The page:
Thursday, October 19, 2006

Lovely Tradition











This is a quickie post about a lovely tradition. Our pastor and his wife came to our church twelve years ago.
They were the parents of three married daughters, who were all flight attendants. None of them had any children. Now, twelve years later, there are twelve grandchildren and we come to the tradition. When one of the girls is expecting the stork, Grandma buys a large handkerchief from a bridal store (we found the last one online). She gives it to me, because she is craftily challenged and I have made everything from suits, quilts and wedding dresses to these adorable bonnets.
I fold the back edge to form a casing and stitch with a long machine stitch, then run a silk ribbon through the casing and tie it into a bow. Then, the front edge is turned back and I embroider silk flowers (in the proper boy or girl color) and tack them over the silk bonnet strings. This little number is the last one I made (hopefully, the very last) and is pictured adorning a head of lettuce.
Oh, yeah, the tradition --- the new baby wears this bonnet home from the hospital and it is then put into the babybook. When the child marries, the stitching is picked out and the bride carries the handkerchief down the aisle. If if is a boy child, his bride carries it. My friend, the pastor's wife, has given these as gifts and has actually seen the tradition fulfilled. I hope I live long enough to see one of this "holy dozen" carry my handiwork down the aisle. They can leave the lettuce in the kitchen.

5 comments:

Summer said...

Kacey, Beautiful handwork and very nice tradition. I like the idea of the baby wearing the bonnet home from the hospital , saving it and then giving it to the bride when the baby marries!! Really sweet! I applaud you for your work and creativity..i am very challenged in the area of anything associated with needle work or tailoring but i appreciate hand made things a lot...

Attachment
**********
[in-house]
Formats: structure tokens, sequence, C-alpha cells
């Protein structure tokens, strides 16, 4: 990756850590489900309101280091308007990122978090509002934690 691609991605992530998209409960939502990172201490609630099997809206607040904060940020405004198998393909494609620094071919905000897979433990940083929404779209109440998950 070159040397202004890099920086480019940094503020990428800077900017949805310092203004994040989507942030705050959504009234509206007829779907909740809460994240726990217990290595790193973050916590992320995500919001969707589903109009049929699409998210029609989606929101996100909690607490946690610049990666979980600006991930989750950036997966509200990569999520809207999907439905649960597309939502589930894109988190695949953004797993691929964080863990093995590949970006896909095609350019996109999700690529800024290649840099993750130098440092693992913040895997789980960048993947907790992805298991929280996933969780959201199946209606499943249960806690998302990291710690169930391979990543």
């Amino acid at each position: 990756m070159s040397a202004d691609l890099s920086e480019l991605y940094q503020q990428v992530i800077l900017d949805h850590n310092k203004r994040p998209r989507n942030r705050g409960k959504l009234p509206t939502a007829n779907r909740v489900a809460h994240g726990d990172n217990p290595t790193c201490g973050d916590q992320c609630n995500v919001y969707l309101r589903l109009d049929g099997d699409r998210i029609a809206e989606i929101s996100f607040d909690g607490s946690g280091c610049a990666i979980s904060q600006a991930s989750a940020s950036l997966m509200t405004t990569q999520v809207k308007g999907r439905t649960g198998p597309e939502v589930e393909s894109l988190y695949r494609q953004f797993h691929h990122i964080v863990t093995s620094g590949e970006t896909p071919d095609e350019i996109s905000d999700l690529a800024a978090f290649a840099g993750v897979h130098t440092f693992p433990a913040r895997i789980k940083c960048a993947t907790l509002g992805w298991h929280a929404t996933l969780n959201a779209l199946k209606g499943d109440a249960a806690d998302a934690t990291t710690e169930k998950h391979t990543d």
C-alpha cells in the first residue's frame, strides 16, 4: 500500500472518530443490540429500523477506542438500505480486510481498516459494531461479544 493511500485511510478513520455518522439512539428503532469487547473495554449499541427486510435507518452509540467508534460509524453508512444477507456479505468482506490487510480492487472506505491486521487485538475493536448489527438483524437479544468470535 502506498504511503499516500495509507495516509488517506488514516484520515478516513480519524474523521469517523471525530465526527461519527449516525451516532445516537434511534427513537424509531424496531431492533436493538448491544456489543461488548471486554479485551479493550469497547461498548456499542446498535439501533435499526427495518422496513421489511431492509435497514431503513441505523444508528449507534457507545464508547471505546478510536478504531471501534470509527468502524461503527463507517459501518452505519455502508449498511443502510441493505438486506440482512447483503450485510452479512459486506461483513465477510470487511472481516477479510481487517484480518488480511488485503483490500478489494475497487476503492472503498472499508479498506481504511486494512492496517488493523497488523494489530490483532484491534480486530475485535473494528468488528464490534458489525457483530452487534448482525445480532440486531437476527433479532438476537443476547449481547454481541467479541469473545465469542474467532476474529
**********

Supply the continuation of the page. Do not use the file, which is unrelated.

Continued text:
Lisa said...

Kacey,

The bonnet is beautiful, and so is the tradition. Your work is wonderful, and I bet that you could make some nice pocket change if you sold stuff like that, especially for babies! You're fortunate to be involved so closely with your pastor and his family! That must be nice.

Take good care,
Lisa

Andrew said...

Kacey, that's a wonderful tradition. Good for you for bringing a sign of such hope and promise into their lives!

Big Dave T said...

You're more crafty than I imagined. You didn't say anything about Halloween, though. My mother-in-law once put together Ninja Turtle costumes for my boys, complete with paper mache shells. Cool!

Doing something like this brings a special reward, though. Your talent lives on in spirit and tradition, joining past and future lives. That's wonderful!

Teri said...

Precious Kacey!